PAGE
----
At 4 am we were awoken by the pounding of drums. We thought that maybe it was in celebration of the finishing of the carpet so we threw on some clothes and went outside. It turns out that the carpet wasn't yet complete, but it was well underway. Lots had been done but a few stencils still needed to be placed. Marco saw us and smiled. He asked in Spanish if we slept much as he noticed us there til very late and then again so early in the morning. We laughed and said no. He asked how long we were in town, etc. He then asked if we wanted to help make the carpet! We couldn't believe it. Craig got set up with a plastic spoon and some purple sawdust. When he was done with the purple, he asked if I could help, and Marco said yes. So I did some red triangles. We were so excited that we got to participate!! The carpet was finished at around 5:15 am. It was rather anticlimactic since we had expected some type of fanfare. But people just seemed tired and relieved to have finished.
We headed to La Merced for the 6 am procession. On the way there we passed many other newly-finished or nearly-finished carpets. One little boy was asleep in a wheelbarrow while his family completed their sawdust carpet. We arrived outside the church entrance just before the float emerged. It was a huge float being carried by 80 people, with 50 different change-ups throughout the day. There was an adorable little girl sitting on her parents' shoulders, watching the procession in wide-eyed wonder.
After the procession passed by, we walked back for breakfast at La Fuenta. Craig had huevos rancheros again and I had the the Americano (scrambled eggs and bacon). I was exhausted and we went back to the hotel for a nap. It was only 9 o'clock in the morning and yet it felt like late night. On the way back to the hotel we were accosted by a little girl who called us names for not buying something from her.
We took an hour nap and were awoken by the sound of a brass band at around 10:30 am. We rushed downstairs to the balcony, smelling incense all the way. We were hoping that the procession hadn't passed in front of the hotel yet. We got to the balcony just in time. We had a great vantage point as the procession approached the hotel. It's hard to describe, but I felt close to tears as the procession trampled the carpet. The fact that everyone had worked so hard on the carpet itself, and that the penitents were carrying such heavy floats really moved me.
We ran into our young friend from yesterday, and we had a nice conversation. Her name is Maria Jose and she is from Merida, Yucatan. She is 14 years old. She was visiting Antigua with her grandmother for Easter. She invited us to Merida and said that her house was our house. She was so sweet and genuinely enjoyed practicing speaking English with us. She was very good at translating ideas even when she didn't know the proper words. Then we saw Marco and he smiled and shook our hand. He formally introduced himself to us while pulling out a set of keys. He then invited us through a secret door up to the roof for a fantastic view of the city. Maria and her grandmother came up to the roof with us as well. We had a great chat with them and then went back downstairs and met up with Gerry and Judy.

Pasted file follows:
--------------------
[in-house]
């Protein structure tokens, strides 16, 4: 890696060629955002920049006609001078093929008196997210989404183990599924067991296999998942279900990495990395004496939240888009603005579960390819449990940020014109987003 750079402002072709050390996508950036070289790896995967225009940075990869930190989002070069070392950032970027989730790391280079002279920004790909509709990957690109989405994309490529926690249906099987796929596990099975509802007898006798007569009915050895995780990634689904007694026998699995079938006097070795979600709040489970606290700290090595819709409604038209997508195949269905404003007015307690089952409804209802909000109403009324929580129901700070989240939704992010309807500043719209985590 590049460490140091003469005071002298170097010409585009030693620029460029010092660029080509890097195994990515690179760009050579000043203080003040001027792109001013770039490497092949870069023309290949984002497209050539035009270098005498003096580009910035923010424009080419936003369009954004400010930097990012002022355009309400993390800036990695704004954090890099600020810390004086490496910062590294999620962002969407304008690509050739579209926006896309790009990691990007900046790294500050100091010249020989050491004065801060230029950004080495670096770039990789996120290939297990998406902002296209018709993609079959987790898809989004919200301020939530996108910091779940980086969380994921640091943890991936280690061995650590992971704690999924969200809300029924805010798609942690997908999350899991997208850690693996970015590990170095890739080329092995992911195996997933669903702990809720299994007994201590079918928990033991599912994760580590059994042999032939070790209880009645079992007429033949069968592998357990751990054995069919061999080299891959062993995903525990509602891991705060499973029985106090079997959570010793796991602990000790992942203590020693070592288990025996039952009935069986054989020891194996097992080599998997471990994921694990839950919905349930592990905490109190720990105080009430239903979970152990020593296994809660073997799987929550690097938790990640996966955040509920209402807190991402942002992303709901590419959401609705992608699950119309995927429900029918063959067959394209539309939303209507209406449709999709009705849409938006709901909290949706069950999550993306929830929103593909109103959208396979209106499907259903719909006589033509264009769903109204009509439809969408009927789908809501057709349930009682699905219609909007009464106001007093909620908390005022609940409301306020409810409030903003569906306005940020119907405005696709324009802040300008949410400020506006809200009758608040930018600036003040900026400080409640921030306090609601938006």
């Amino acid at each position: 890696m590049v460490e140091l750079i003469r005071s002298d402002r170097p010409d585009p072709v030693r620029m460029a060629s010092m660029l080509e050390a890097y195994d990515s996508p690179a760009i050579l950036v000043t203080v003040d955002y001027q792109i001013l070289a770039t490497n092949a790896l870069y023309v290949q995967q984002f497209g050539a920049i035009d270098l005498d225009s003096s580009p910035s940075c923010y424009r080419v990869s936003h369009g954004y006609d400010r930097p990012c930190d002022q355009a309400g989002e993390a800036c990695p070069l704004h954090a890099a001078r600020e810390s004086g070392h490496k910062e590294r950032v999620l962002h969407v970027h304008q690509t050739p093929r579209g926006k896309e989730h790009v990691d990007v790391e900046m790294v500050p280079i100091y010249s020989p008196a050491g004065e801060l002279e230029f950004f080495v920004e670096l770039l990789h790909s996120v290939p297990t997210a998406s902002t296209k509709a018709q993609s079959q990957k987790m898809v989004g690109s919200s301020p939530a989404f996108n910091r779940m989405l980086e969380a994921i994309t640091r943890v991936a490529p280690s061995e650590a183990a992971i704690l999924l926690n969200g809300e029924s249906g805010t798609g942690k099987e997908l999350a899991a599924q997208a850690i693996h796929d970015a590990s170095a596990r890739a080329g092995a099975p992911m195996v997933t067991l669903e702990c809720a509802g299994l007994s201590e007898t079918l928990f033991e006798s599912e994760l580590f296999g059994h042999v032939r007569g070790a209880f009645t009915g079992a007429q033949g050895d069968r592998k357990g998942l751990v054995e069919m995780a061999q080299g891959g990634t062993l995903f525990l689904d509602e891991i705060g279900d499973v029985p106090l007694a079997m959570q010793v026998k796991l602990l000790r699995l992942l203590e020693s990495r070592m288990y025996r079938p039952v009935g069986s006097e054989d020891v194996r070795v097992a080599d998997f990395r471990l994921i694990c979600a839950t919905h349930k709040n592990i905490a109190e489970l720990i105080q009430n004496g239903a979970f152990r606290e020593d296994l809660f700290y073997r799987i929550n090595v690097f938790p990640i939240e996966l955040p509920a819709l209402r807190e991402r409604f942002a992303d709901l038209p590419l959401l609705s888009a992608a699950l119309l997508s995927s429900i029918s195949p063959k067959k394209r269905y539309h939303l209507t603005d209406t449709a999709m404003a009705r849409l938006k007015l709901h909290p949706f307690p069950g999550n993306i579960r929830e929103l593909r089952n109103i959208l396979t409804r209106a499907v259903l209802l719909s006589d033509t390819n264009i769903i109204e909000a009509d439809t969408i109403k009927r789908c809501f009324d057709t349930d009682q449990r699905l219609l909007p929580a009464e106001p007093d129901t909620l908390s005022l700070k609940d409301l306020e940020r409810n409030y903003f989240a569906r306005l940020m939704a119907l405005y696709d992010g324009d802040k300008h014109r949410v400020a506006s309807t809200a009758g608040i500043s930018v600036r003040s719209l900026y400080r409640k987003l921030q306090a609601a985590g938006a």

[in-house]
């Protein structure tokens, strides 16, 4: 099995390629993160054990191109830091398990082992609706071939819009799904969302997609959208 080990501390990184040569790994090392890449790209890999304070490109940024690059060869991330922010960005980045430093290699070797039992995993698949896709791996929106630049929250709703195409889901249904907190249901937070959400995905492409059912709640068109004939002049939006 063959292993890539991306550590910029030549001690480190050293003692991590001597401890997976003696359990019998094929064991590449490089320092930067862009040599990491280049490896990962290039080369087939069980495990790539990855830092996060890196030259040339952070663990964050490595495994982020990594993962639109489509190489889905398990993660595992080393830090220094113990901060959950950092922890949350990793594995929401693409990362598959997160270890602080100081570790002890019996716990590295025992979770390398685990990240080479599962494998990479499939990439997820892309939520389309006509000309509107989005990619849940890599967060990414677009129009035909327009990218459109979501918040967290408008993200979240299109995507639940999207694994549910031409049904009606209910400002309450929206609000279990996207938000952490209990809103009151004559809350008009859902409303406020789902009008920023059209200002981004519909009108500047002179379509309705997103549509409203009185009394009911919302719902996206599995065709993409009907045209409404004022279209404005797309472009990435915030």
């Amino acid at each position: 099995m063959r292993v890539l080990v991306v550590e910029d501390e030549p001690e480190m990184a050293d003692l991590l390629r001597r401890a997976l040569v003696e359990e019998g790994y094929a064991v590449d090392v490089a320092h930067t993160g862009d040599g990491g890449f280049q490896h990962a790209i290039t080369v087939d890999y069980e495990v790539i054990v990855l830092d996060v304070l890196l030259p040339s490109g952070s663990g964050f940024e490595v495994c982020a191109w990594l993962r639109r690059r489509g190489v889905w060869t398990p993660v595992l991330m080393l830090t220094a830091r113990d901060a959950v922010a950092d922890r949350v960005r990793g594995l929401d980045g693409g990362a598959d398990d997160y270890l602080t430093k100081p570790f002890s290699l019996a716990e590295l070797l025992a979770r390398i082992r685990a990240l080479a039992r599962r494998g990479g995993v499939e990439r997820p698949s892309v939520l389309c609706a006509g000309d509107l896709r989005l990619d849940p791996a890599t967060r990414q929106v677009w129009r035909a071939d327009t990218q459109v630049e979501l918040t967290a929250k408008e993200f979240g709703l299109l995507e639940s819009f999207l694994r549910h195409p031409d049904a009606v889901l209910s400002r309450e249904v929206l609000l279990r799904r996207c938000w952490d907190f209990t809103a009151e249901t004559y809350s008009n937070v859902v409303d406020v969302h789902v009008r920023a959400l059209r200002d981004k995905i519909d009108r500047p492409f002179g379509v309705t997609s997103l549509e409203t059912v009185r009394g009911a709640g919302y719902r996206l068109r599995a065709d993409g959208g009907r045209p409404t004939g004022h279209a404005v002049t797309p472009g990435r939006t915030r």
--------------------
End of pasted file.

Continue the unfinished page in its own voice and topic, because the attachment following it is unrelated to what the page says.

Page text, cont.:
We went with Gerry and Judy to Quesos y Vino for lunch. Craig and I split a lasagna. It was very good. Then Gerry went back to the hotel and we went with Judy to Nim Po't for some shopping. We bought a little Maximon statue, a hacky sack for our nephew, some little dolls, a head kerchief, etc. We went back to the hotel and showered, getting ready to meet everyone at 3:00 for a procession. No one met us at the planned time, but luckily we ran into Beverly and David who told us that everyone else had decided not to go to the procession after all. It was kind of a shame, because it was Good Friday and after 3 pm all of the people in the processions would change their robes from purple to black. Fortunately we did see some of these processions from a distance but we didn't bother getting too close and into the crowds.
We looked for a place to download our photos in case of a camera disaster but had no luck at the photo places. But we went to the Funky Monkey expat internet cafe (literally right next door to our hotel) where they served beer, etc. We sent and received email, and it turned out that they could download our pictures for us. It was kind of comforting to be in there at that time. They were playing everything from Ray Charles to old Black Sabbath music.
We went back to the hotel and met up with the group at 7 o'clock. The stations of the cross were lit up and they were processing around the Parque Central. We walked to a very nice hotel named The Elton and were about to be seated indoors. It was quite stuffy and hot inside so they brought us out by the gorgeous pool with floating candles and flower petals. The drinks were very expensive here. A single drink cost more than some of our meals so we decided not to stay here for a night of dinner and drinks. Here we met up with one of Andre's friends who was very nice but unfortunately we couldn't recall his name later that evening and it never made it into our journal.
From there the whole group headed to a strange combination of Argentinean steak house and Chinese restaurant, which was called Taurito Pinto/Lai Chi. The waiters only spoke Spanish and we were having a rather difficult time trying to communicate with them. I ordered white wine and they told us they didn't have any. Frustrated trying to get wine I simply ordered bottled water. They told me they didn't have any of that either(?!) So they brought me a small expensive bottle of red wine instead. Craig and I each got beef shish kebab. It was delicious, and there was a ton of food. We headed back to the hotel and sat up talking by candle light with our new Maximon statue set up like a little table-top shrine.